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US draft on Myanmar abuses vetoed at UN Council

By Staff
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UNITED NATIONS, Jan 13 (Reuters) China and Russia vetoed a US-drafted resolution calling on Myanmar's military junta to stop persecution of minority and opposition groups, killing the measure in the UN Security Council.

The United States, which softened the draft from the original, received backing from nine of the 15 nations on the council for the draft resolution on Myanmar, formerly Burma.

But among the other six were China and Russia, permanent council members with veto rights.

South Africa also voted ''no,'' while Qatar, Indonesia and Congo Republic abstained. Voting with Washington were Britain, which co-sponsored the draft, France, Belgium, Italy, Ghana, Peru, Panama and Slovakia.

''The United States is deeply disappointed by the failure of the council to adopt this resolution,'' Alejandro Wolff, the acting US ambassador, told the council.

''This resolution would have been a strong and urgently needed statement by the Security Council about the need for change in Burma, whose military regime arbitrarily arrests, tortures, rapes and executes its own people, wages war on minorities within its own borders, and builds itself new cities, while looking the other way as refugee flows increase, narcotics and human trafficking grow, and communicable diseases remain untreated.'' Wolff said.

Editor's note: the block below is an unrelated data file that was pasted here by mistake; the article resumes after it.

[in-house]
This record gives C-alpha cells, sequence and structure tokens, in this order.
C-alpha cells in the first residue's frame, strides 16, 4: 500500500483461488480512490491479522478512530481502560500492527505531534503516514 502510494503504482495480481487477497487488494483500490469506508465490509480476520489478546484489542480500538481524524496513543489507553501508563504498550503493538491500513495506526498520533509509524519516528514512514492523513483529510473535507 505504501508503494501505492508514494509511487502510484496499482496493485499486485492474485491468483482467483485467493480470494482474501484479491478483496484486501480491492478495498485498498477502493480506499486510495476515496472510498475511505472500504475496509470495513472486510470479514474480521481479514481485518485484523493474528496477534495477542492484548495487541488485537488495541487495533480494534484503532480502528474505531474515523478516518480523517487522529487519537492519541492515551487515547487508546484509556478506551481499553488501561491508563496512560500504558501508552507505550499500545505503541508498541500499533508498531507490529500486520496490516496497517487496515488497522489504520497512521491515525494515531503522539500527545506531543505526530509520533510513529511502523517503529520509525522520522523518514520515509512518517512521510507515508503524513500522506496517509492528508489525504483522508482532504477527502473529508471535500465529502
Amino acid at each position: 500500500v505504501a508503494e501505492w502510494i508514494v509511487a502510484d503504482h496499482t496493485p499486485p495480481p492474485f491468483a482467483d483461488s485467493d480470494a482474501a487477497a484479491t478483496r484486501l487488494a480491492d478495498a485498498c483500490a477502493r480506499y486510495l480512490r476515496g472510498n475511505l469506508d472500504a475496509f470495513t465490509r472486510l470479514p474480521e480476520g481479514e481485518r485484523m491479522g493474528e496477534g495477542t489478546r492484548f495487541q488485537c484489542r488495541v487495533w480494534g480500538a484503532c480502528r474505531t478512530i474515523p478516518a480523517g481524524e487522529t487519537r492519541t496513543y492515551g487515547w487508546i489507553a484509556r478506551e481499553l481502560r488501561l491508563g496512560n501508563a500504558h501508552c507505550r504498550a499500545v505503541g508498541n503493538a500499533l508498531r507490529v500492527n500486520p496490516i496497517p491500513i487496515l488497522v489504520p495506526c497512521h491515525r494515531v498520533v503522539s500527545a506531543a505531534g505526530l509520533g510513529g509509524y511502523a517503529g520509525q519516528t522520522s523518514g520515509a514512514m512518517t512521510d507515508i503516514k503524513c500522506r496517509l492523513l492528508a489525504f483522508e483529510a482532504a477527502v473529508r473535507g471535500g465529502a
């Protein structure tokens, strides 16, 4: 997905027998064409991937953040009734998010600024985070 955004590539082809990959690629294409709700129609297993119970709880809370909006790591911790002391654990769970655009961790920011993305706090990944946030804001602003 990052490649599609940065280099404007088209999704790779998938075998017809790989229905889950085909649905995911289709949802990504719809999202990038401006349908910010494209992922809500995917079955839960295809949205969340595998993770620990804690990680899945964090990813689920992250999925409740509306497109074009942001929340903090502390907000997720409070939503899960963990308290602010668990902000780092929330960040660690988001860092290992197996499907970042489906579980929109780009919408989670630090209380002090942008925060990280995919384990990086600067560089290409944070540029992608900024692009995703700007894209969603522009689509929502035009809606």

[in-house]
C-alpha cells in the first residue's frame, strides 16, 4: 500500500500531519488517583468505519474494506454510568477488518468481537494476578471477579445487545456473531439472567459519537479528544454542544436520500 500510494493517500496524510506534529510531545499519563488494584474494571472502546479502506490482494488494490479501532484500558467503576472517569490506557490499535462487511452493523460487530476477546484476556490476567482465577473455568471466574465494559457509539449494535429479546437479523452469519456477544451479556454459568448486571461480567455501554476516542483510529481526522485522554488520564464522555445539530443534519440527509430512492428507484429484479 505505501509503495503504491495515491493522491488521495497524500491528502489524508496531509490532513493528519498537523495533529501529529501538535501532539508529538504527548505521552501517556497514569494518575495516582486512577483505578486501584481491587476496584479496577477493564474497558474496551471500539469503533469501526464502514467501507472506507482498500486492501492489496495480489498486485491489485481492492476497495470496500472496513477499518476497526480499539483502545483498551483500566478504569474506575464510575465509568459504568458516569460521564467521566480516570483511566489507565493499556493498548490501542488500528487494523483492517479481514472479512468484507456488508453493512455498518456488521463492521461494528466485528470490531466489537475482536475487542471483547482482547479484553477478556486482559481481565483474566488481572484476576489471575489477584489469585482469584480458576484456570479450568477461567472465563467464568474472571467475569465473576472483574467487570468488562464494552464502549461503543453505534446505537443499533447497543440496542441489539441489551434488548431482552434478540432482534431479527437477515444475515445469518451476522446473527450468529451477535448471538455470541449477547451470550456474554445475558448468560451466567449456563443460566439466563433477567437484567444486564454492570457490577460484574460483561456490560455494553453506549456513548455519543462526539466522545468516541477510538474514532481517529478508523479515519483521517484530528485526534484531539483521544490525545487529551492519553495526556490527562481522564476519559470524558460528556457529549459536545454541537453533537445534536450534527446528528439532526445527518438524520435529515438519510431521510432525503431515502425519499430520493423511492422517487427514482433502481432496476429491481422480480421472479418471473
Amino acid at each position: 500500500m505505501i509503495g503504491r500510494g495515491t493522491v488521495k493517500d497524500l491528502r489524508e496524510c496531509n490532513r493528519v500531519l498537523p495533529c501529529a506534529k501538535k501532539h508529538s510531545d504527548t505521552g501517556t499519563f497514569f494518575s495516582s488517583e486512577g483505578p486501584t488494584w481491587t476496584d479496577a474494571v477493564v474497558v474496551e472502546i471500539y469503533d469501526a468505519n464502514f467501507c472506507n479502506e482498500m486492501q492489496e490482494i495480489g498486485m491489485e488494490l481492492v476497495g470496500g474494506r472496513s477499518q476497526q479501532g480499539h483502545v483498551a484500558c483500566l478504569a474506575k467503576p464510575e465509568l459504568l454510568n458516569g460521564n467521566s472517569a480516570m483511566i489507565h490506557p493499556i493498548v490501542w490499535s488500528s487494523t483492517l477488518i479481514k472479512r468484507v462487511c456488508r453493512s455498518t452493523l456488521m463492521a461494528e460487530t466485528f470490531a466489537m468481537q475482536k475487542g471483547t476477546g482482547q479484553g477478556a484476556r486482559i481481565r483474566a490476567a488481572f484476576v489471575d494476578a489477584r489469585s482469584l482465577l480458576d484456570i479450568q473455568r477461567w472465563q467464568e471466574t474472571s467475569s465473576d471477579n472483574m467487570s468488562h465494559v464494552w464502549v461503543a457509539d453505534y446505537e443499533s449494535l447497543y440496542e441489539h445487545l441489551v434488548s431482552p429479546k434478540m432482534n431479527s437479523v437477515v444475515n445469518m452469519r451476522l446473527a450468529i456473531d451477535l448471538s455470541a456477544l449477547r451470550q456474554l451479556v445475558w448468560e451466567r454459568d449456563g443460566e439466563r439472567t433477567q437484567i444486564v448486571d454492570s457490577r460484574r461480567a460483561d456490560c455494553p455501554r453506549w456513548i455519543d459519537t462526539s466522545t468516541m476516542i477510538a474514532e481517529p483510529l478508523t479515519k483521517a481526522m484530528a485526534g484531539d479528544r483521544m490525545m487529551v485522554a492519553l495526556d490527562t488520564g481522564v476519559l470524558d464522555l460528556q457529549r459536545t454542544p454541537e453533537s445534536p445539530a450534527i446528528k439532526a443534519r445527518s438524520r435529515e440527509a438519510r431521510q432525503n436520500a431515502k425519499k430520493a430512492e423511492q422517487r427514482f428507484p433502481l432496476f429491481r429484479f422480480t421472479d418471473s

Myanmar's UN ambassador, Kyaw Tint Swe, said cooperating with the United Nations was the cornerstone of Myanmar's foreign policy and ''we are encouraged by today's Security Council decision.'' The military has run Myanmar since 1962, ignoring a 1990 landslide election victory by the National League for Democracy party led by Aung San Suu Kyi, a Nobel laureate, who has been in prison or under house arrest since then. Thousands of her supporters have been jailed.

The US measure called for the release of Suu Kyi and all other political prisoners and for her party and all other groups to be able to operate freely.

No one denied abuses by Myanmar's junta, which has been condemned in the 192-member General Assembly. At issue was whether rights violations are a danger to peace and security in the region, the council's mandate.

Otherwise, human rights violations are an issue for the assembly, whose resolutions carry less weight.

DOUBLE VETO Russia and China have not cast a double veto since September 1972 on a proposed amendment to a resolution calling for observance of a cease-fire in the Middle East.

Beijing has only used its veto four times in the past, the last time in February 1999 on extending a peacekeeping force in Macedonia because of the Balkan's nation's ties with Taiwan.

Russia last used its veto in April 2004 on a Cyprus resolution for technical reasons.

Moscow's UN ambassador, Vitaly Churkin, said he opposed ''attempts at using the Security Council to discuss issues outside the purview.'' China's UN ambassador, Wang Guangya, said Myanmar's neighbors did not consider it a threat to peace and security.

''Similar problems exist in other countries as well,'' Wang said, adding the council could arbitrarily consider the situation in all 192 UN member states as a threat to peace and security.

Indonesia, a regional neighbor of Myanmar, said the issue was not bilateral or one for Asia only but had international ramifications. ''Myanmar must respond to the imperative of restoring democracy and human rights,'' Ambassador Rezlan Ishar Jenie said.

Still, Jenie said he had to abstain because the Security Council was ''not the appropriate body'' to address the issue.

Britain's UN ambassador, Emyr Jones Parry, told reporters he helped push the resolution because ''I want tomorrow morning to be able to reassure myself that we did the right thing, the right thing by the people of Myanmar.'' Reuters AD VP0635

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